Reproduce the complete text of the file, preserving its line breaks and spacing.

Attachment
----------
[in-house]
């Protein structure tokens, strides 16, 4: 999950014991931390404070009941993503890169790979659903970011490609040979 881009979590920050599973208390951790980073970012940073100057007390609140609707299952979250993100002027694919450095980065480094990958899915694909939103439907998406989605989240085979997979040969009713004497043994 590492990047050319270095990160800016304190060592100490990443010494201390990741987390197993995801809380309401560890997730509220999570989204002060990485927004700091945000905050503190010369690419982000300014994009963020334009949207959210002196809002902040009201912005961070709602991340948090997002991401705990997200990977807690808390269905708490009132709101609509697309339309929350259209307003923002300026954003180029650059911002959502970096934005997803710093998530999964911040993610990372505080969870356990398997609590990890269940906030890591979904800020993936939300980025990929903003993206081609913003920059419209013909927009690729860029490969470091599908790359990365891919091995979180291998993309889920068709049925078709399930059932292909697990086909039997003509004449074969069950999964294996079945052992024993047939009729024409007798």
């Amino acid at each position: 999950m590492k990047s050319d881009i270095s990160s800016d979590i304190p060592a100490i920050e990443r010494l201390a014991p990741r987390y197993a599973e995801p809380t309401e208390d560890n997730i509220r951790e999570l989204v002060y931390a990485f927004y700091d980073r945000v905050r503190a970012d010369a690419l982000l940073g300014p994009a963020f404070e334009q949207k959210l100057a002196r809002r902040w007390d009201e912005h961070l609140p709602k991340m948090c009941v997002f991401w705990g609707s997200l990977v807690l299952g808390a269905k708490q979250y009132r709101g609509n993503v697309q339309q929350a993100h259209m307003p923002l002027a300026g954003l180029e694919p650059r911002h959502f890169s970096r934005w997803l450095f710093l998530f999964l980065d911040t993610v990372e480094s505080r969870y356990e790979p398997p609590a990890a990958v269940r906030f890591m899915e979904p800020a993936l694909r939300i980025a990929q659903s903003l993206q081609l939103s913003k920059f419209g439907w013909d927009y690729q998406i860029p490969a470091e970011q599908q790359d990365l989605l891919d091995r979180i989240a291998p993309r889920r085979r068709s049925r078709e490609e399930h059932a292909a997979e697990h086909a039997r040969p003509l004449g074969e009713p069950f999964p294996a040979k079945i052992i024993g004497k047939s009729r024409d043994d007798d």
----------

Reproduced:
[in-house]
């Protein structure tokens, strides 16, 4: 999950014991931390404070009941993503890169790979659903970011490609040979 881009979590920050599973208390951790980073970012940073100057007390609140609707299952979250993100002027694919450095980065480094990958899915694909939103439907998406989605989240085979997979040969009713004497043994 590492990047050319270095990160800016304190060592100490990443010494201390990741987390197993995801809380309401560890997730509220999570989204002060990485927004700091945000905050503190010369690419982000300014994009963020334009949207959210002196809002902040009201912005961070709602991340948090997002991401705990997200990977807690808390269905708490009132709101609509697309339309929350259209307003923002300026954003180029650059911002959502970096934005997803710093998530999964911040993610990372505080969870356990398997609590990890269940906030890591979904800020993936939300980025990929903003993206081609913003920059419209013909927009690729860029490969470091599908790359990365891919091995979180291998993309889920068709049925078709399930059932292909697990086909039997003509004449074969069950999964294996079945052992024993047939009729024409007798």
């Amino acid at each position: 999950m590492k990047s050319d881009i270095s990160s800016d979590i304190p060592a100490i920050e990443r010494l201390a014991p990741r987390y197993a599973e995801p809380t309401e208390d560890n997730i509220r951790e999570l989204v002060y931390a990485f927004y700091d980073r945000v905050r503190a970012d010369a690419l982000l940073g300014p994009a963020f404070e334009q949207k959210l100057a002196r809002r902040w007390d009201e912005h961070l609140p709602k991340m948090c009941v997002f991401w705990g609707s997200l990977v807690l299952g808390a269905k708490q979250y009132r709101g609509n993503v697309q339309q929350a993100h259209m307003p923002l002027a300026g954003l180029e694919p650059r911002h959502f890169s970096r934005w997803l450095f710093l998530f999964l980065d911040t993610v990372e480094s505080r969870y356990e790979p398997p609590a990890a990958v269940r906030f890591m899915e979904p800020a993936l694909r939300i980025a990929q659903s903003l993206q081609l939103s913003k920059f419209g439907w013909d927009y690729q998406i860029p490969a470091e970011q599908q790359d990365l989605l891919d091995r979180i989240a291998p993309r889920r085979r068709s049925r078709e490609e399930h059932a292909a997979e697990h086909a039997r040969p003509l004449g074969e009713p069950f999964p294996a040979k079945i052992i024993g004497k047939s009729r024409d043994d007798d």